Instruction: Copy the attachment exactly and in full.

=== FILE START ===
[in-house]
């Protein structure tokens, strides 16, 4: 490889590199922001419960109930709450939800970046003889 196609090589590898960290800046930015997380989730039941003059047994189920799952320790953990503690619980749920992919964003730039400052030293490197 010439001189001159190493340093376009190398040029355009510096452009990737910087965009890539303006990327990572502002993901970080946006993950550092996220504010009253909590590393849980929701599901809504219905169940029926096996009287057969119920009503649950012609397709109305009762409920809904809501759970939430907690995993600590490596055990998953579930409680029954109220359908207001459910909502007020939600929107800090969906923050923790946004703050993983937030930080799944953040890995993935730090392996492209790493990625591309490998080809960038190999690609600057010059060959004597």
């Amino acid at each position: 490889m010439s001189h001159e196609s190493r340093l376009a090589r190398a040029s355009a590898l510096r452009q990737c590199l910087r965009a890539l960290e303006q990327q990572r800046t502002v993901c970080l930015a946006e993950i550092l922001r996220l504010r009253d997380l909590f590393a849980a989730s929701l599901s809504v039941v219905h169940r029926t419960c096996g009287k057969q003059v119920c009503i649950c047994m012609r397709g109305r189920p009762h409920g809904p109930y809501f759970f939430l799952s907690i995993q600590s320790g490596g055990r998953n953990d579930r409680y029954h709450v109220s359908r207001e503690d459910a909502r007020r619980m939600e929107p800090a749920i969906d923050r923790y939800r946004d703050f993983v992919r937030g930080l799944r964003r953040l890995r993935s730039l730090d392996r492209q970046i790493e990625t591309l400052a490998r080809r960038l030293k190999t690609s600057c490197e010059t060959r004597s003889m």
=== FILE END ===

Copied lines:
[in-house]
């Protein structure tokens, strides 16, 4: 490889590199922001419960109930709450939800970046003889 196609090589590898960290800046930015997380989730039941003059047994189920799952320790953990503690619980749920992919964003730039400052030293490197 010439001189001159190493340093376009190398040029355009510096452009990737910087965009890539303006990327990572502002993901970080946006993950550092996220504010009253909590590393849980929701599901809504219905169940029926096996009287057969119920009503649950012609397709109305009762409920809904809501759970939430907690995993600590490596055990998953579930409680029954109220359908207001459910909502007020939600929107800090969906923050923790946004703050993983937030930080799944953040890995993935730090392996492209790493990625591309490998080809960038190999690609600057010059060959004597």
């Amino acid at each position: 490889m010439s001189h001159e196609s190493r340093l376009a090589r190398a040029s355009a590898l510096r452009q990737c590199l910087r965009a890539l960290e303006q990327q990572r800046t502002v993901c970080l930015a946006e993950i550092l922001r996220l504010r009253d997380l909590f590393a849980a989730s929701l599901s809504v039941v219905h169940r029926t419960c096996g009287k057969q003059v119920c009503i649950c047994m012609r397709g109305r189920p009762h409920g809904p109930y809501f759970f939430l799952s907690i995993q600590s320790g490596g055990r998953n953990d579930r409680y029954h709450v109220s359908r207001e503690d459910a909502r007020r619980m939600e929107p800090a749920i969906d923050r923790y939800r946004d703050f993983v992919r937030g930080l799944r964003r953040l890995r993935s730039l730090d392996r492209q970046i790493e990625t591309l400052a490998r080809r960038l030293k190999t690609s600057c490197e010059t060959r004597s003889m």